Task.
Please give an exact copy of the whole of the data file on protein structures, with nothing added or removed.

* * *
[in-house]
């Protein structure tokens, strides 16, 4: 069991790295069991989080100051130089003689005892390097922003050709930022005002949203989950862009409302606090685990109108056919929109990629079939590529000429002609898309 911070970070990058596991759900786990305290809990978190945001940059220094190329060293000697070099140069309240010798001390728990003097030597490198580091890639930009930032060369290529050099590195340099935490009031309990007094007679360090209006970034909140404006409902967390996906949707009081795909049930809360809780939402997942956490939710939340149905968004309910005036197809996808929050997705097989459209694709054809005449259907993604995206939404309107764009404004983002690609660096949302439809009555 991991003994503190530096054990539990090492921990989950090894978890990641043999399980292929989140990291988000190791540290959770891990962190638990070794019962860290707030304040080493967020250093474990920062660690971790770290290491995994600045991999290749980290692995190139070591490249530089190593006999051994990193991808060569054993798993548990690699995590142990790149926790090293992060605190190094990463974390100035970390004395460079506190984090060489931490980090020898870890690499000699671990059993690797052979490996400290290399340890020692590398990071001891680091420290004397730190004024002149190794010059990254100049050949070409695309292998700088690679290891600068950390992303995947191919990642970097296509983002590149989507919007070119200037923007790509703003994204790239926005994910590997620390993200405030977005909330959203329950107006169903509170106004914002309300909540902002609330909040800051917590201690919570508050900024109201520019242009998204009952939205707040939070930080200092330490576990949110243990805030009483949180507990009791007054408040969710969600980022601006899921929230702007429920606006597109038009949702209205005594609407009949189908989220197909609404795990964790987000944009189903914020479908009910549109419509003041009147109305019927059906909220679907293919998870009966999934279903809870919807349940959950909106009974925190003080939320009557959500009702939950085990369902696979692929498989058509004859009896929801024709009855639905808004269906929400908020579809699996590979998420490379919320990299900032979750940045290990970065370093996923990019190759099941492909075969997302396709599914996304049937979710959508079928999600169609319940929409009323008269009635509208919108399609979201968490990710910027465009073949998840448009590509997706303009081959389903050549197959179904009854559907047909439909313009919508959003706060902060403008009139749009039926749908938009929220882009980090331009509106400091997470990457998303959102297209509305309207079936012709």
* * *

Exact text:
[in-house]
């Protein structure tokens, strides 16, 4: 069991790295069991989080100051130089003689005892390097922003050709930022005002949203989950862009409302606090685990109108056919929109990629079939590529000429002609898309 911070970070990058596991759900786990305290809990978190945001940059220094190329060293000697070099140069309240010798001390728990003097030597490198580091890639930009930032060369290529050099590195340099935490009031309990007094007679360090209006970034909140404006409902967390996906949707009081795909049930809360809780939402997942956490939710939340149905968004309910005036197809996808929050997705097989459209694709054809005449259907993604995206939404309107764009404004983002690609660096949302439809009555 991991003994503190530096054990539990090492921990989950090894978890990641043999399980292929989140990291988000190791540290959770891990962190638990070794019962860290707030304040080493967020250093474990920062660690971790770290290491995994600045991999290749980290692995190139070591490249530089190593006999051994990193991808060569054993798993548990690699995590142990790149926790090293992060605190190094990463974390100035970390004395460079506190984090060489931490980090020898870890690499000699671990059993690797052979490996400290290399340890020692590398990071001891680091420290004397730190004024002149190794010059990254100049050949070409695309292998700088690679290891600068950390992303995947191919990642970097296509983002590149989507919007070119200037923007790509703003994204790239926005994910590997620390993200405030977005909330959203329950107006169903509170106004914002309300909540902002609330909040800051917590201690919570508050900024109201520019242009998204009952939205707040939070930080200092330490576990949110243990805030009483949180507990009791007054408040969710969600980022601006899921929230702007429920606006597109038009949702209205005594609407009949189908989220197909609404795990964790987000944009189903914020479908009910549109419509003041009147109305019927059906909220679907293919998870009966999934279903809870919807349940959950909106009974925190003080939320009557959500009702939950085990369902696979692929498989058509004859009896929801024709009855639905808004269906929400908020579809699996590979998420490379919320990299900032979750940045290990970065370093996923990019190759099941492909075969997302396709599914996304049937979710959508079928999600169609319940929409009323008269009635509208919108399609979201968490990710910027465009073949998840448009590509997706303009081959389903050549197959179904009854559907047909439909313009919508959003706060902060403008009139749009039926749908938009929220882009980090331009509106400091997470990457998303959102297209509305309207079936012709």